The newly remodeled location, with healthy doses of kitschy Elvis and 50s diner nostalgia coupled with amusing, mildy creepy dog paintings, is actually fun to behold. The food is another story. I wanted to like this place, as I had its predecessors. But my "Chicka-Chicka Boom Boom" enchiladas were Fucka-Fucka too spicy, despite a liberal coating of cheese sauce that should have complimented the green chilis and tomatillos. My girlfriend's Veggie enchilada looked good, with spinach, serranos, corn that had clearly just been cut straight off the cob, green chilis, zucchini, bell pepper and squash wrapped in blue corn tortillas. But the platter was a confounding mess of bold, clashing flavors. Even the complimentary chips and salsa offered no respite from the experience: they were paper-thin and easily broke apart in the overly acidic, mildly spiced salsa. But, oh, the dog paintings.
Eli's Barbecue3313 Riverside Dr
Cincinnati, OH 45226
Yep, that's right. Eli's, with its yummy pulled pork, creamy, cheesy, addictive jalapeno grits and delicious everything, made my list. Why? Because we can no longer get in the door. Now we get a little depressed whenever we're in the mood for barbecue. We know who has the best in town, but it's not worth the hassle of plowing through the virtual mosh pit of sweaty, salivating patrons pressed around the back counter like a rabid pack of smoky meat addicts desperately seeking their next hit. Scrambling for what little seating Eli's has available is an exercise in anxiety, and wait times typically average a half hour. The easy-going, fun nature of the place is gone for us. Even the idea of ordering take-out from Eli's is enough to make me break out in hives. Still, I'm glad they continue to make money hand over fist.
Mantra on the Hill934 Hatch St.
Cincinnati, OH 45202
Early this year, we took our second visit to the delicious Mantra on the Hill for an Indian lunch buffet. Their setup was by no means the usual long counter of hot items kept warm under bright heat lamps. Mantra had somehow managed to elevate the drab Indian buffet experience but still kept the prices at a reasonable $10. The food, all secured in lovely, gleaming chrome chafing dish pans resting on white-clothed tables, was unlike any I've seen served in the many Indian restaurants throughout Cincinnati. The Palak paneer, a pureed spinach dish, looked a lot like bright green baby food, but was supremely delicious. The tandori chicken was uniquely spiced with hints of ginger that easily made it my favorite. The buffet came with a fresh, personal order of fluffy, lightly salted naan, not the forgotten, stale stuff that often gets stacked for the masses. Alas, Mantra owners decided later in the summer to eliminate the lunch buffet. They are now a dinner-only restaurant, which is a huge disappointment. Mantra's still a great place for its unique take on Indian food, but we will forever mourn the loss of the best Indian buffet of our lives.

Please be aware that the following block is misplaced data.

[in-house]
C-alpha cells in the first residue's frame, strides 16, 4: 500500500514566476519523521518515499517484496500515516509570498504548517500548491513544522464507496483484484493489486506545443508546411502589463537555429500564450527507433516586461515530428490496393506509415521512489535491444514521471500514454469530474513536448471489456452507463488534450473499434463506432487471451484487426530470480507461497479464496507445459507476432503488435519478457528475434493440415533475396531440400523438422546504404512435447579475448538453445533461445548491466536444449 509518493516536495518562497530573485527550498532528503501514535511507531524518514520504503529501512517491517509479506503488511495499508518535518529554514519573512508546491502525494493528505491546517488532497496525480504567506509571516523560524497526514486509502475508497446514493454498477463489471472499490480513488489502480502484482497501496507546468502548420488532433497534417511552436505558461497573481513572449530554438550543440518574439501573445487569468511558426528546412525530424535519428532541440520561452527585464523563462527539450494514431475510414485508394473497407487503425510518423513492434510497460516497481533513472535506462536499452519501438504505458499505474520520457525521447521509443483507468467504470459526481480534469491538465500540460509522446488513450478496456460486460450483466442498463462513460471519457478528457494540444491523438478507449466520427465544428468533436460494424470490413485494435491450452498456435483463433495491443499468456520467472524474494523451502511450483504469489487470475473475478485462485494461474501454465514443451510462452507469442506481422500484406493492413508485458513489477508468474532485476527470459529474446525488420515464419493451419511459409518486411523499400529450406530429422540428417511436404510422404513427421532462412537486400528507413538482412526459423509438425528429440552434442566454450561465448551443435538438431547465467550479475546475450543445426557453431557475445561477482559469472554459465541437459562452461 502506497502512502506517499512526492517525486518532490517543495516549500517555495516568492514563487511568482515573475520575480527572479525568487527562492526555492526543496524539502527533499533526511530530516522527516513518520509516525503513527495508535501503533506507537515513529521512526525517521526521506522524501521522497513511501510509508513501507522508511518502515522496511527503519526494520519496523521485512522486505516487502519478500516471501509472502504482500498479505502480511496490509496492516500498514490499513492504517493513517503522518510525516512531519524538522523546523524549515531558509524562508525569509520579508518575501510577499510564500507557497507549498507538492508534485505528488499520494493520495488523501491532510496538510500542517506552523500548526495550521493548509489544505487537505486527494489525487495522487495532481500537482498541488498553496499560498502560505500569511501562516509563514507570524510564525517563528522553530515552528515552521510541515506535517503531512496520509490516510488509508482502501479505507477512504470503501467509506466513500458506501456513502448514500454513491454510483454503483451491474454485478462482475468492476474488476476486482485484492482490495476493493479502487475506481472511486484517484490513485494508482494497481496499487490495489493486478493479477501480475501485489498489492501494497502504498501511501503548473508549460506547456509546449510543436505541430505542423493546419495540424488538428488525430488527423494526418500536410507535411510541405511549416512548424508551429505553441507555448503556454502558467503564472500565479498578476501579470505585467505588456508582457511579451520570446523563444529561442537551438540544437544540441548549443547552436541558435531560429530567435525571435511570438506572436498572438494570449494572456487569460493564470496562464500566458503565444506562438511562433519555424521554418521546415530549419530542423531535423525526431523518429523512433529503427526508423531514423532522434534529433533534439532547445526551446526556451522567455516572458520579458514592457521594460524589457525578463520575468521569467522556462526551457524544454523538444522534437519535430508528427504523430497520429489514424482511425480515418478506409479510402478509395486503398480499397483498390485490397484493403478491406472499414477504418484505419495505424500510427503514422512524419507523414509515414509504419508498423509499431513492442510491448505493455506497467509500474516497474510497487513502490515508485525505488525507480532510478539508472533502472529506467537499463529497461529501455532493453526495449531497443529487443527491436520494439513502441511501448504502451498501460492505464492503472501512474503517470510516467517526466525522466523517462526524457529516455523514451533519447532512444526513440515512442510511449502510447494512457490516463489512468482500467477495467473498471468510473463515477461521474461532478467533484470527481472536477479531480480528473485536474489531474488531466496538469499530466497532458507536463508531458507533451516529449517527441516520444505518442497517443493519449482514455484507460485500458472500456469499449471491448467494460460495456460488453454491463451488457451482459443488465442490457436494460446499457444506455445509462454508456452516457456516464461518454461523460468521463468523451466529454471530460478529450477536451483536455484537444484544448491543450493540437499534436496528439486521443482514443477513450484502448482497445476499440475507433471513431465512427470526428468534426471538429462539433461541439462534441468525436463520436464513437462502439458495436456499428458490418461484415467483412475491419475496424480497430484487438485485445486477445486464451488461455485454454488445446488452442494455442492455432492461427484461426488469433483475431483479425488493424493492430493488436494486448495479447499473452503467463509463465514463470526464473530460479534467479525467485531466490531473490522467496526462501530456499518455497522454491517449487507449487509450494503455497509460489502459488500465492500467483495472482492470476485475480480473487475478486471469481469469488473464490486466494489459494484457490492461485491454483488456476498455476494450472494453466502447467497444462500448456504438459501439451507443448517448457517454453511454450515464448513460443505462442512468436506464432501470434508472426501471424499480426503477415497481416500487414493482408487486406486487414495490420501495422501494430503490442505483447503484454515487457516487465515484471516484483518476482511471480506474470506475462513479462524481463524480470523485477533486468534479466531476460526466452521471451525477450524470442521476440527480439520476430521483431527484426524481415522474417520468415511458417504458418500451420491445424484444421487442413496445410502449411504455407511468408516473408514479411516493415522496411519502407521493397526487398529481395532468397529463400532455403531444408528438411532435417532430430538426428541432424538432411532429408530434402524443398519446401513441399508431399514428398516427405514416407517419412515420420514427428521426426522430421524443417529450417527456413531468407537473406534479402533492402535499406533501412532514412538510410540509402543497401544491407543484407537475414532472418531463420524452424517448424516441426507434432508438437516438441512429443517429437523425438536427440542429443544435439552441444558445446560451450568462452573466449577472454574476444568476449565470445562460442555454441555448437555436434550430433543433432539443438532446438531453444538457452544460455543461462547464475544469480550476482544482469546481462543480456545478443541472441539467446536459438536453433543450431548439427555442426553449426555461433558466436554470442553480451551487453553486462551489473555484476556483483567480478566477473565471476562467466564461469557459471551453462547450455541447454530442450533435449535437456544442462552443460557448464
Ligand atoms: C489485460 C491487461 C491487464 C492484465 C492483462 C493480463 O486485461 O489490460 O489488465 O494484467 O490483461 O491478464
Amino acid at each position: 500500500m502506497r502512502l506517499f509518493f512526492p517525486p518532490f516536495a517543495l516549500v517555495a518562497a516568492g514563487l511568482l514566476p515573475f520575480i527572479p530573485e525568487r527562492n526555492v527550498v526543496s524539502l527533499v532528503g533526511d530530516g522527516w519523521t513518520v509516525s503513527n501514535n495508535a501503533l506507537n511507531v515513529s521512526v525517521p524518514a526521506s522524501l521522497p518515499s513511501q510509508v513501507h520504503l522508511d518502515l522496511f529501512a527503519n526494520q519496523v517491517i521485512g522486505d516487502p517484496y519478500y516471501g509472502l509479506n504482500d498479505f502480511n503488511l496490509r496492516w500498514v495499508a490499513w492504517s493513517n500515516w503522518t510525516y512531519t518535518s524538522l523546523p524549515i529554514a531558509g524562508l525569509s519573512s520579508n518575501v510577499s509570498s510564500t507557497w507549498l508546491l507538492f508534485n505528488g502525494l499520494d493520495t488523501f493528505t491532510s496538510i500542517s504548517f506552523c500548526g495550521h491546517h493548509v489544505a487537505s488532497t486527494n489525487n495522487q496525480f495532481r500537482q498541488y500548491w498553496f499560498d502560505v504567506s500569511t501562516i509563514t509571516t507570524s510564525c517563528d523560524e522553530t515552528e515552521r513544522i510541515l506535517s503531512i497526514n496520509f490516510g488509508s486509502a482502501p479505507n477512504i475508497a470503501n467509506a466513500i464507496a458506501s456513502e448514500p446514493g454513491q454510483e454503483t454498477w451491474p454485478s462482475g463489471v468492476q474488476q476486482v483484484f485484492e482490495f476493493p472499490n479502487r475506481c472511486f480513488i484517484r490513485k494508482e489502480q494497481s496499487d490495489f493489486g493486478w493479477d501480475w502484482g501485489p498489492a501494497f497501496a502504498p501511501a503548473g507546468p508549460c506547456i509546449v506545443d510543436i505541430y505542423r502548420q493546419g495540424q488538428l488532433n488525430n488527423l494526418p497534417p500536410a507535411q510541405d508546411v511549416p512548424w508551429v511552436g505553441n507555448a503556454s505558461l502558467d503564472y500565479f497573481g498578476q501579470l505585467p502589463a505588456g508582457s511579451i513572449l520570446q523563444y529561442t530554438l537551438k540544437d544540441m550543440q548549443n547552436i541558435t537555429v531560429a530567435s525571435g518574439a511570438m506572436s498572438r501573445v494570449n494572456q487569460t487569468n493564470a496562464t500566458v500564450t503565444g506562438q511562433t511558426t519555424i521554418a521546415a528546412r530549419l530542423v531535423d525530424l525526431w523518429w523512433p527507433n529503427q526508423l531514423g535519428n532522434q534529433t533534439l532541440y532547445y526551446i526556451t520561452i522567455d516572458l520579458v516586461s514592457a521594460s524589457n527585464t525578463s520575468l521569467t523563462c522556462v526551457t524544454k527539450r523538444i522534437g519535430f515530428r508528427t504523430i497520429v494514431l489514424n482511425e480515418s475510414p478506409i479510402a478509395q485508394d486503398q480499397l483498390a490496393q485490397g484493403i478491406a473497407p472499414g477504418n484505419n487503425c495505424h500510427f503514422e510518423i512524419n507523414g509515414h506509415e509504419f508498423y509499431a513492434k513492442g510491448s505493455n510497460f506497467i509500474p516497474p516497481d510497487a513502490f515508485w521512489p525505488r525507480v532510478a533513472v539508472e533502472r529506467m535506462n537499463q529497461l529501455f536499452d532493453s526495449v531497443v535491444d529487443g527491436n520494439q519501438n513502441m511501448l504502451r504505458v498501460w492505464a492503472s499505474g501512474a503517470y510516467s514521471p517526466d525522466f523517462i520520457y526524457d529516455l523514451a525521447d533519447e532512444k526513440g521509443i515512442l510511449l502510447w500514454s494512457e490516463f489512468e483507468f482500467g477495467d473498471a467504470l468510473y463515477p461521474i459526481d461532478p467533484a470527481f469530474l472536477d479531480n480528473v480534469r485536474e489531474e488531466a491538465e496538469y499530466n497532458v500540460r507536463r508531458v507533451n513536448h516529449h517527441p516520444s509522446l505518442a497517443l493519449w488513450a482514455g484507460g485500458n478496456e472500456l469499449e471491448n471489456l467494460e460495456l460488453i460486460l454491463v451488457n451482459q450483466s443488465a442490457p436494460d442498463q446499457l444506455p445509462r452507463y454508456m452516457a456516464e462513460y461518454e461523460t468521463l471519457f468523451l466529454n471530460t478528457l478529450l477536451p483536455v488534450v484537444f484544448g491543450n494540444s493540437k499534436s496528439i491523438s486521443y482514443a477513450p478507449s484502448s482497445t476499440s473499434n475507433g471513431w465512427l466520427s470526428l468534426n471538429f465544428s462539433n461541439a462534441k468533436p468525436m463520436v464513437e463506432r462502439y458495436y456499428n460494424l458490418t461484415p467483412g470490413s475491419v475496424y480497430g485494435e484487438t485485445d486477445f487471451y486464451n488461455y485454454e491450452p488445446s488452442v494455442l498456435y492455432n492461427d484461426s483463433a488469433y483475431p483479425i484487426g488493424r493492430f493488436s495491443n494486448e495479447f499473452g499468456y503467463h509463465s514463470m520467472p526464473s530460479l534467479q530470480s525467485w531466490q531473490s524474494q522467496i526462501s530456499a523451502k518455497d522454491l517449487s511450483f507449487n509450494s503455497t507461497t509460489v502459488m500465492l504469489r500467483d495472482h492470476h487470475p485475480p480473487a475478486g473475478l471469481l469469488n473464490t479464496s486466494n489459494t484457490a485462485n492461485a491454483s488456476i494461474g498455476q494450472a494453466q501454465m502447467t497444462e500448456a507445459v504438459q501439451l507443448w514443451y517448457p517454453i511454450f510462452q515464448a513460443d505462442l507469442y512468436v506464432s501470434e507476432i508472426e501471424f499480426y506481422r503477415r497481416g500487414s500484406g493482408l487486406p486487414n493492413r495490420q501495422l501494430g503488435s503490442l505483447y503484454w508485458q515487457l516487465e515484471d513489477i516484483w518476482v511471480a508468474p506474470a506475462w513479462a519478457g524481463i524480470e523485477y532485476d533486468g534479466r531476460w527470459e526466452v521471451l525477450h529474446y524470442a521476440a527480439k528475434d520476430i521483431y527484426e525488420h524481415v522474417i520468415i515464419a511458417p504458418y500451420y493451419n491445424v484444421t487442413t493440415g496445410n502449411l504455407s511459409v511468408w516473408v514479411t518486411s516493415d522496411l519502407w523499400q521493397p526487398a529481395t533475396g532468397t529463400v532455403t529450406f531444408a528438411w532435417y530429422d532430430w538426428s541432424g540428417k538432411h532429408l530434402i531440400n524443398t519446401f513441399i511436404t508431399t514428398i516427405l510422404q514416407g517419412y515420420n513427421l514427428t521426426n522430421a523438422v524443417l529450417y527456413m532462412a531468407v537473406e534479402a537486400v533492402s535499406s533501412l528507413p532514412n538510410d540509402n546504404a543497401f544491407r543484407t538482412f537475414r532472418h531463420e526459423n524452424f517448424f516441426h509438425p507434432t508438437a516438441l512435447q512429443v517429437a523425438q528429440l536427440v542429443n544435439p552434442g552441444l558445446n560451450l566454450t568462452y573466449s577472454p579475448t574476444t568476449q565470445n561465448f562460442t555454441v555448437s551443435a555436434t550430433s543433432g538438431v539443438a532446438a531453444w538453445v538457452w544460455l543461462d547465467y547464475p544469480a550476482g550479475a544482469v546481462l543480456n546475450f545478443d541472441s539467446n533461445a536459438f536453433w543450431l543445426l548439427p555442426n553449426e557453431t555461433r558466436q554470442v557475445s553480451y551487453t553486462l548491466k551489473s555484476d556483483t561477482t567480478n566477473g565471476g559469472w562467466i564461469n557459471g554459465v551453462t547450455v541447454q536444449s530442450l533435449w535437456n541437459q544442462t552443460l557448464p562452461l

Toots12191 Montgomery Rd.
Loveland, OH 45140
It's perhaps easy to write off a restaurant like Toot's, a regional chain restaurant and sports bar that's long been a lunch and after-work staple for many office workers off Fields-Ertel. Promising "Good Food and Fun," Toot's once had a decent lineup of tasty --albeit artery-clogging-- fried food. Baskets of frog legs, oysters, catfish, clams and lightly-battered dill pickle slices were among my favorites. Time, it seems, has not been good to the place. A constant turnover of heavy drinkers and chicken wing eaters has taken its toll. Wait staff nowadays seem poorly trained: on our last visit, water glasses remained empty and our orders took more than a half hour to arrive. Prices feel a bit steep for such mediocre food. We'll always have the fried pickles and potato soup, Toot's.
Taqueria Mercado100 E 8th St
Cincinnati, OH 45202
The Fairfield location set the standard for street tacos and authentic Mexican food in Cincinnati. The newer Downtown location, which opened just a few years ago, was rightly celebrated by urban Mercado fans who now had an alternative to the long trek up I-275. The menu is virtually identical to its Fairfield cousin, but after a few visits, we noticed an apparent change in attitude among the staff here. Wait times are excessively long. On a recent Friday night, we sat down to find the place nearly deserted: only a few other tables were occupied. That didn't stop us from being completely ignored for 10-15 minutes. After finally flagging someone down, we watched as people who'd arrived later began receiving their meals while we waited another thirty minutes for our food. From now on, we will always choose the far superior La Mexicana over this place, as our invisibility cloak has no power there.
RUNNER UP: 1077 Celestial St
Rookwood Bar & Restaurant
Cincinnati, OH 45202
We love that the former Rookwood Pottery building, built more than 120 years ago, is being utilized, and The Rookwood Bar & Restaurant offers patrons a chance to connect with an important part of Cincinnati history. Dining inside one of Rookwood Bar's several massive kilns, which the Rookwood Pottery Company had used to heat and glaze its famous wares, is a treat everyone should try at least once. But the restaurant doesn't live up to the grandeur of its bones, with shaky, inconsistent service (measured by our empty water glasses) and a menu that makes us long for the restaurant's predecessor, Porkopolis.